|By Fr. Brendan McGuire
Pastor of Holy Spirit Parish, San Jose and Vicar General for special projects, Diocese of San Jose. Email him at firstname.lastname@example.org.
You Are My Brother or Sister
The nurse escorted a tired, anxious young man to the bedside of an elderly patient. “Your son is here,” the nurse whispered into the ear of the dying man. She had to repeat the words several times before his tired eyes opened. He was heavily sedated and he struggled to breathe through the oxygen clip. He could barely see the young man standing beside his bed; he simply reached out his hand and the young man tightly wrapped his fingers around it, squeezing it with tenderness and assurance. The nurse brought a chair for the young man. For the rest of the night he sat by the old man’s bed, holding his hand and gently stroking his forehead. The old man said nothing.
As dawn broke, the old man died. The young man gently released the lifeless hand he had been holding all night and went to notify the nurse. The young man waited until the nurse completed the necessary tasks. The nurse began to offer the young man her condolences, but he interrupted her. “Who was that man?” he asked the nurse. The startled nurse said, “I thought he was your father.” “No, he wasn’t. I never saw him before tonight.” Then she asked, “Why didn’t you say something when I took you to him?” The young man said quietly, “I knew he needed his son, and obviously his son wasn’t here. My own father just died, and I understand what he and his son must have been going through. When I realized he was too sick to tell whether or not I was his son, I knew how much he needed me for those last few hours.”1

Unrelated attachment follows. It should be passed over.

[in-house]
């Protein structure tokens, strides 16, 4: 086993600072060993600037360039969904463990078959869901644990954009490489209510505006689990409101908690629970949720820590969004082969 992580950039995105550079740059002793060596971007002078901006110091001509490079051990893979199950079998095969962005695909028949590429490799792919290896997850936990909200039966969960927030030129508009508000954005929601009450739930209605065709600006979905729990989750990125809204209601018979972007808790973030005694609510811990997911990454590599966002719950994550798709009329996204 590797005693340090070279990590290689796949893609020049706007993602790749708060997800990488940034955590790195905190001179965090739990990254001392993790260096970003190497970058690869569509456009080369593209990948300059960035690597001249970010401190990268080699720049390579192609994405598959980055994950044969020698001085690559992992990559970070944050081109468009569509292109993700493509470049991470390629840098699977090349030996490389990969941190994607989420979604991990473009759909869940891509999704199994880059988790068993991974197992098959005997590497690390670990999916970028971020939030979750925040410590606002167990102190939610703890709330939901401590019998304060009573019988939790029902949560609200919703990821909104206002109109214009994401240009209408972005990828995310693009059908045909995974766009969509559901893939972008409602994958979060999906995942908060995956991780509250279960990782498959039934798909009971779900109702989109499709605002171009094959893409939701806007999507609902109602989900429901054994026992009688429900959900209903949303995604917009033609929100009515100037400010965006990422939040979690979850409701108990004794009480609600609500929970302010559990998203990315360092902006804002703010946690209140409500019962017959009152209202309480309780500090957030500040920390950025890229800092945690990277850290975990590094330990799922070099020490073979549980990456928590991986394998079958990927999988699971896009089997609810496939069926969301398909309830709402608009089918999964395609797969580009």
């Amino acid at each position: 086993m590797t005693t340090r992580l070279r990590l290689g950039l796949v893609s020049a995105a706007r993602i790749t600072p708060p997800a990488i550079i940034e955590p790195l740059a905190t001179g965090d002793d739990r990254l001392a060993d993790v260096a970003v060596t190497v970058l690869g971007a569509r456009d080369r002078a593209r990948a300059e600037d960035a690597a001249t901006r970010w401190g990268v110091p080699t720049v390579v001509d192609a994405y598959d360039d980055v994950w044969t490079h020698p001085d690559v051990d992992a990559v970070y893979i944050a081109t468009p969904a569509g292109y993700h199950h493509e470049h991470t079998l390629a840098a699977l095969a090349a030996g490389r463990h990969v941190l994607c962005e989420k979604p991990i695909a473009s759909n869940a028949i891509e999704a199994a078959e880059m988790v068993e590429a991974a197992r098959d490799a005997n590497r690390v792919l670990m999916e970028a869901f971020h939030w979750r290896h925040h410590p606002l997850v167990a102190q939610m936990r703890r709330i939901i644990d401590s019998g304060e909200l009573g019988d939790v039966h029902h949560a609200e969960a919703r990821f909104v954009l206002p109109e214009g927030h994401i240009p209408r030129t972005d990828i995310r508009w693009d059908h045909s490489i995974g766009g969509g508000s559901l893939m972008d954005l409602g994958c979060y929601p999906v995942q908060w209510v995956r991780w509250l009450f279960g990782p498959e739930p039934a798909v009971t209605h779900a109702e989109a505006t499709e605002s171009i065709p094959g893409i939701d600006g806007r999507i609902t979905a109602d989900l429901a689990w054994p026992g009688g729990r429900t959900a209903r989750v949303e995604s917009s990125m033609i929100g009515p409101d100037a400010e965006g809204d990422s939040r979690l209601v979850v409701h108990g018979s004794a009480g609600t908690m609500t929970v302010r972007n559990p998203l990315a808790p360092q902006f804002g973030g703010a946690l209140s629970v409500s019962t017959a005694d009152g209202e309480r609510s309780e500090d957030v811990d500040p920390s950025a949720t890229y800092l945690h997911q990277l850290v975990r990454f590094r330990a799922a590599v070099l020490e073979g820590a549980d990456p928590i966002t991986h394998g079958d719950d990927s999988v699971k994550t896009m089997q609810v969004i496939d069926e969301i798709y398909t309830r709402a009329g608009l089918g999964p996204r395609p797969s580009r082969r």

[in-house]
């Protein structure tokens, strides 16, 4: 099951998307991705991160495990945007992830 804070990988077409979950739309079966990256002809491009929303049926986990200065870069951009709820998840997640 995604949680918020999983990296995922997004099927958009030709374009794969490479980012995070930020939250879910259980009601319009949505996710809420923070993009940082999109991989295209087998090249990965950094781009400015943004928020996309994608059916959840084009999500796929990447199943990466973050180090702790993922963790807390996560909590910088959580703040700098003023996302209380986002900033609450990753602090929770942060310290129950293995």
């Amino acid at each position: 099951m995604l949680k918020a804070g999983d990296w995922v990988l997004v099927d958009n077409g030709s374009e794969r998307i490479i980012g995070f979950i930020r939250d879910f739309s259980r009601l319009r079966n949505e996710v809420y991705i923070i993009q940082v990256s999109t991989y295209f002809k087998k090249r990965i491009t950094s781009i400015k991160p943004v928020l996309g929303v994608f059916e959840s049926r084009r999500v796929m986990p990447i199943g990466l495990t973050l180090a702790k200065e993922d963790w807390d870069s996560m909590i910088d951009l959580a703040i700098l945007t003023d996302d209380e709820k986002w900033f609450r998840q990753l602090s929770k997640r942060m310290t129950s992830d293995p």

The kingdom of God that Jesus refers to transcends labels, stereotypes and traditions. In God’s eyes, we are all his children. In God’s heart, we are all brothers and sisters to one another. The young man in story embraced that vision of Christ and acted as the “son” to the old dying man. We all have the choice in how we act each day and we can choose to act according to God’s vision. That it is not so easy to do.
In the first reading from Genesis, we hear how Adam was influenced by Eve in committing evil and how Eve, in turn, was influenced by the serpent. The story of the fall of humanity testifies to the fact that we, human beings, were created by God as free agents. We are capable of good and glorious acts and yet also capable of evil and wicked acts. The choice is ours.
If we are honest, we are easily influenced by others in our decisions. We often listen to others in our lives and turn away from God. We have the choice to do good or to do evil (or fail to do good). May we open our eyes to the needs of others and choose to act according to God’s vision. May we treat others as our brothers and sisters.
(Endnotes) 1 “Connections” (Mediaworks, Londonderry, NH: February, 2005)